What Does God Want from Your Life? Four Thoughts on “Calling”

I have been reading a lot lately on the idea of “calling.” It is amazing to see all the diverse views of what it means to be called by God.

I especially see this confusion in young people: What college is God calling me to? Who is God calling me to marry? What is God calling me to do with my life?

But some of these questions don’t stop with the passing of youth. Most of us are constantly looking for what God’s will is in our lives and what exactly we are being called to do with our existence on this planet.

There also seems to be an assumption that a true “call” on someone’s life has to be some sort of non-profit or church work in order for it to be truly Christian. I think when we present the idea of “calling” like this we do our world a disservice.

clipart abraham god calling himAt times, a call can mean a new job, a new ministry, or a life-changing event. At other times, a call is to be right where you are. Maybe it is enduring what you are going through because God has something in store on the other side. Maybe it is simply staying put and viewing you place in life with new eyes and interacting with people in new ways.

Calling can mean a lot of things, and I think we need a richer theology of calling.

It is no accident that these stories of calling occur during these Ordinary days of reflecting on what the arrival of Jesus means in our lives.

So I want to make just a few observations about calling based on our Scriptures this week:

1. God designed you with specific talents and abilities. The things you find enjoyable, the things you are good at, the things that make your heart come alive are not accidents. They are part of your design. The Isaiah passage speaks of a call from birth, the Corinthians passage speaks of sustenance and strength as we use our gifts. God puts talents and desires within you for a reason and provides the strength and courage to use them. If we want to live out God’s calling we need to find what we are gifted with and what makes our hearts come alive.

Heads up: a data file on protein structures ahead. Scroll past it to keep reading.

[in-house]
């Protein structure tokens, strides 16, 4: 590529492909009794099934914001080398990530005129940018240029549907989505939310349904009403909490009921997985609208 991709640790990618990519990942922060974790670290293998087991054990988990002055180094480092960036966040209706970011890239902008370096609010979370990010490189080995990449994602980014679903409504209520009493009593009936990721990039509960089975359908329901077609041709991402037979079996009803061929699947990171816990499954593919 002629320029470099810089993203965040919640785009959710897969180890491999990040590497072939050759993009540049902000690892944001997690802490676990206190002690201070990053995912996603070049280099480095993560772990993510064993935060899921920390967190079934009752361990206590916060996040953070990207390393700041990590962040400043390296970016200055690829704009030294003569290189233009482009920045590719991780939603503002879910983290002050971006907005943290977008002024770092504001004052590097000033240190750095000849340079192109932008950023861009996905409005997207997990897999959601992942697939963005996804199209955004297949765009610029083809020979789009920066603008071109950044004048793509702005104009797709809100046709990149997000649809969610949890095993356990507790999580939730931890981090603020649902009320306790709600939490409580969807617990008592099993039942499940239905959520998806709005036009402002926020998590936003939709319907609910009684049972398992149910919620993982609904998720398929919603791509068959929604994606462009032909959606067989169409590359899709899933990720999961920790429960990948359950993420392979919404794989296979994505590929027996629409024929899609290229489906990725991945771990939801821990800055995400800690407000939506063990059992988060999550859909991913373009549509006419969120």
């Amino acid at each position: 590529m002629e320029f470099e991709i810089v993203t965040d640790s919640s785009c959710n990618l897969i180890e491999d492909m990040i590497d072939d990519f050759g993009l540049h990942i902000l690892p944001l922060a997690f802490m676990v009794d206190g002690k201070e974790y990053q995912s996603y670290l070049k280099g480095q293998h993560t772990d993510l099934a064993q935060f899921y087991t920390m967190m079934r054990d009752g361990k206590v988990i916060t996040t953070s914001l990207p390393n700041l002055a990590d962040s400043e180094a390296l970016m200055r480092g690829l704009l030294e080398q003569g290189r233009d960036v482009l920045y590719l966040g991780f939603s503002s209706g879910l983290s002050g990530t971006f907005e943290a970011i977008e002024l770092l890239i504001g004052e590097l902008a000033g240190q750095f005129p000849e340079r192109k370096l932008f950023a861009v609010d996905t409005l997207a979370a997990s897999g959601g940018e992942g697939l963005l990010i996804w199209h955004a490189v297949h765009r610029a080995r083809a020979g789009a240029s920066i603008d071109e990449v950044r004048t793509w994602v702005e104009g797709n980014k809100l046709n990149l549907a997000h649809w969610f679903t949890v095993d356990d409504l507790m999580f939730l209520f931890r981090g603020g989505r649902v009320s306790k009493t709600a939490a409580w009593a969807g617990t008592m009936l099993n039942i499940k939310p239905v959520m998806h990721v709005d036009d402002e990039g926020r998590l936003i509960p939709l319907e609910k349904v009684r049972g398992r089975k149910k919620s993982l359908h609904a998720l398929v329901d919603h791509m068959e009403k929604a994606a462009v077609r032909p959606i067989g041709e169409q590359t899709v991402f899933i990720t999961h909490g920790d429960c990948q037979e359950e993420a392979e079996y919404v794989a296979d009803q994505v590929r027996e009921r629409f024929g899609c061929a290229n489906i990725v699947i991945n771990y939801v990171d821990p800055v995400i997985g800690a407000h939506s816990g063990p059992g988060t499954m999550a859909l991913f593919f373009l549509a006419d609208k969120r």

2. You have a story to tell. The Psalmist’s story starts in despair, John’s story is about seeing Jesus with new eyes, Peter’s story is getting a new name, Andrew’s story is simply figuring out who Jesus is and nothing ever being the same. You may think you story is not glorious enough, or right now all your story is filled with is difficulty, frustration, or heartache. Jesus wants you to know that no matter what your story is, it is an important story. It needs to be shared. Part of our calling is seeing the work of God weaving our stories together – the good, the bad, the difficulty, the joyous, the extraordinary, and the mundane. It all matters.

3. Our calling points people to God. John realizes his calling is not to attract followers, but to get people to Jesus. That sentence might be worth reading again. When John receives his calling, he points people to Jesus. When Andrew gets his calling, he brings Peter to Jesus. When the prophet in Isaiah gets his calling, it is to be a light point the way top God. Our calling, talents, gifts, and abilities are used to help people see God in fresh ways. Maybe this is a stay at home mom teaching her kids what God looks like as she cares and nurtures them. Maybe it is a salesman who treats people as people rather than dollar signs. The point is not our success and looking God, the point is better illuminating Christ for all the people we come in contact with.

4. When we give our calling to God, God does amazing things. A calling is not a duty we better figure out or we are in trouble, a calling is part of what makes us become more fully human as we partner with God. Our calling can be difficult, we can question it, we can be enthralled by it at times and at times we can hate it. And at other times we may be enthralled and hate it simultaneously. But when we trust that God wants to use us and make us come alive, God shows up in amazing ways (see the Isaiah passage).

These four items may not solve the problem of what exactly or calling is, but they can be helpful in understanding what a calling looks like. When we determine to have all we do point to God, when we tell our story just as it is and when we partner with God in making our hearts come alive and enlivening the hearts of those around us, God does greater things than we could ever ask or imagine.

And that’s Good News.

2 thoughts on “What Does God Want from Your Life? Four Thoughts on “Calling”

  1. Thanks for this thoughtful post. It reminded me of that famous Martin Luther quote: “The milkmaid has as honorable a calling as the priest and the preacher.” God will use us wherever we have landed.

    • Sorry I am so late to replying Russell. Thanks for your comment. I ran across that quote as well in Tim Kellers Every Good Endeavor which I highly recommend for this area of thinking. Thanks for reading!

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